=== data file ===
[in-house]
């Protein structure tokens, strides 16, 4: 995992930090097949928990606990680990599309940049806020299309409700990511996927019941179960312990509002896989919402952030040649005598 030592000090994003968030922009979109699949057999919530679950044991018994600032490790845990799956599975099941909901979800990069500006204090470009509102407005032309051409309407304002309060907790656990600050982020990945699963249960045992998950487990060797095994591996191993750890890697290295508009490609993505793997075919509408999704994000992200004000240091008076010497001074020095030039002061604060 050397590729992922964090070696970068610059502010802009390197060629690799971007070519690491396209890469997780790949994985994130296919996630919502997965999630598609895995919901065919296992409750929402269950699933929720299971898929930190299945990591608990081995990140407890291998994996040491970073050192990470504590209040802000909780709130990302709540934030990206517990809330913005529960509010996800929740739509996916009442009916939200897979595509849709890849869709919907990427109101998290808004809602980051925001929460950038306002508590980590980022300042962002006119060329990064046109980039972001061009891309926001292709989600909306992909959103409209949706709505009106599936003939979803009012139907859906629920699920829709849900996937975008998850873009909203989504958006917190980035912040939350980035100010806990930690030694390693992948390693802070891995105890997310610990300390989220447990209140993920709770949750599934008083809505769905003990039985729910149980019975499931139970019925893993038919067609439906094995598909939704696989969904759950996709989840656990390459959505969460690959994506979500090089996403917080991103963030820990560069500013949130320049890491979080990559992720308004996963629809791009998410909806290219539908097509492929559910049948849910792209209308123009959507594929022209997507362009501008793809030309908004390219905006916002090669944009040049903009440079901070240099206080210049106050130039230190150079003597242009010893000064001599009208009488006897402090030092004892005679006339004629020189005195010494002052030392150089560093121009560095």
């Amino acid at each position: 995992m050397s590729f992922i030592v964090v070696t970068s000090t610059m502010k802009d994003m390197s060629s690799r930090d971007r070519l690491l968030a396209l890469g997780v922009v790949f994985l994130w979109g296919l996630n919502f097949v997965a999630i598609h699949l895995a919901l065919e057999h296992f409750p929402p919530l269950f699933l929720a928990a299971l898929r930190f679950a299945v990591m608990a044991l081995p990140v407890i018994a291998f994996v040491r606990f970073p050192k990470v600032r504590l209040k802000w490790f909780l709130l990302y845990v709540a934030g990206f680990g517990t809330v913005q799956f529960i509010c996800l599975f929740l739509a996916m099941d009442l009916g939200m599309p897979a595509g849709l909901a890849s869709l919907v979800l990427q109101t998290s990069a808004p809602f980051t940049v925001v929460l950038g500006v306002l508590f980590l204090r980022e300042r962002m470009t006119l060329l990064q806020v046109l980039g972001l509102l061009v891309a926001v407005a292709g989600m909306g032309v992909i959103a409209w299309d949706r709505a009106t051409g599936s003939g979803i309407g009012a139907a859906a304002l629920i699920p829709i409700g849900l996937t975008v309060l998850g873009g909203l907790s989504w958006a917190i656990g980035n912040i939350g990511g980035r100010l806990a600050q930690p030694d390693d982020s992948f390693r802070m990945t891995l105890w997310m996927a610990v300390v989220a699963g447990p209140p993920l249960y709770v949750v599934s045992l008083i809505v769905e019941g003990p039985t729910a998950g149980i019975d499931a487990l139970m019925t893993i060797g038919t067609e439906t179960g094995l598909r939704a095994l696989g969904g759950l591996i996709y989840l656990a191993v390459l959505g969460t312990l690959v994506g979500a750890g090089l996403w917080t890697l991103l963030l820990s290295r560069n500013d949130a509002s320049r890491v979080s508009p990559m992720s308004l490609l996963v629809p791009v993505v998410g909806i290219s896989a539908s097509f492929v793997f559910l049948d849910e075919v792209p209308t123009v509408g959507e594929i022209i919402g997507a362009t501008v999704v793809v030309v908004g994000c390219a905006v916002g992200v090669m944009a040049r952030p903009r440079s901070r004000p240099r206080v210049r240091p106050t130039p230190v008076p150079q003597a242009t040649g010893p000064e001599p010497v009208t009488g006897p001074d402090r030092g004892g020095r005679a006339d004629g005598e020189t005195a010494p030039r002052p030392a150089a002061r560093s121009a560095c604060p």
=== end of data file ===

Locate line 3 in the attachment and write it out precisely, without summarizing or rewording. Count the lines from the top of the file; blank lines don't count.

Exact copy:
């Amino acid at each position: 995992m050397s590729f992922i030592v964090v070696t970068s000090t610059m502010k802009d994003m390197s060629s690799r930090d971007r070519l690491l968030a396209l890469g997780v922009v790949f994985l994130w979109g296919l996630n919502f097949v997965a999630i598609h699949l895995a919901l065919e057999h296992f409750p929402p919530l269950f699933l929720a928990a299971l898929r930190f679950a299945v990591m608990a044991l081995p990140v407890i018994a291998f994996v040491r606990f970073p050192k990470v600032r504590l209040k802000w490790f909780l709130l990302y845990v709540a934030g990206f680990g517990t809330v913005q799956f529960i509010c996800l599975f929740l739509a996916m099941d009442l009916g939200m599309p897979a595509g849709l909901a890849s869709l919907v979800l990427q109101t998290s990069a808004p809602f980051t940049v925001v929460l950038g500006v306002l508590f980590l204090r980022e300042r962002m470009t006119l060329l990064q806020v046109l980039g972001l509102l061009v891309a926001v407005a292709g989600m909306g032309v992909i959103a409209w299309d949706r709505a009106t051409g599936s003939g979803i309407g009012a139907a859906a304002l629920i699920p829709i409700g849900l996937t975008v309060l998850g873009g909203l907790s989504w958006a917190i656990g980035n912040i939350g990511g980035r100010l806990a600050q930690p030694d390693d982020s992948f390693r802070m990945t891995l105890w997310m996927a610990v300390v989220a699963g447990p209140p993920l249960y709770v949750v599934s045992l008083i809505v769905e019941g003990p039985t729910a998950g149980i019975d499931a487990l139970m019925t893993i060797g038919t067609e439906t179960g094995l598909r939704a095994l696989g969904g759950l591996i996709y989840l656990a191993v390459l959505g969460t312990l690959v994506g979500a750890g090089l996403w917080t890697l991103l963030l820990s290295r560069n500013d949130a509002s320049r890491v979080s508009p990559m992720s308004l490609l996963v629809p791009v993505v998410g909806i290219s896989a539908s097509f492929v793997f559910l049948d849910e075919v792209p209308t123009v509408g959507e594929i022209i919402g997507a362009t501008v999704v793809v030309v908004g994000c390219a905006v916002g992200v090669m944009a040049r952030p903009r440079s901070r004000p240099r206080v210049r240091p106050t130039p230190v008076p150079q003597a242009t040649g010893p000064e001599p010497v009208t009488g006897p001074d402090r030092g004892g020095r005679a006339d004629g005598e020189t005195a010494p030039r002052p030392a150089a002061r560093s121009a560095c604060p």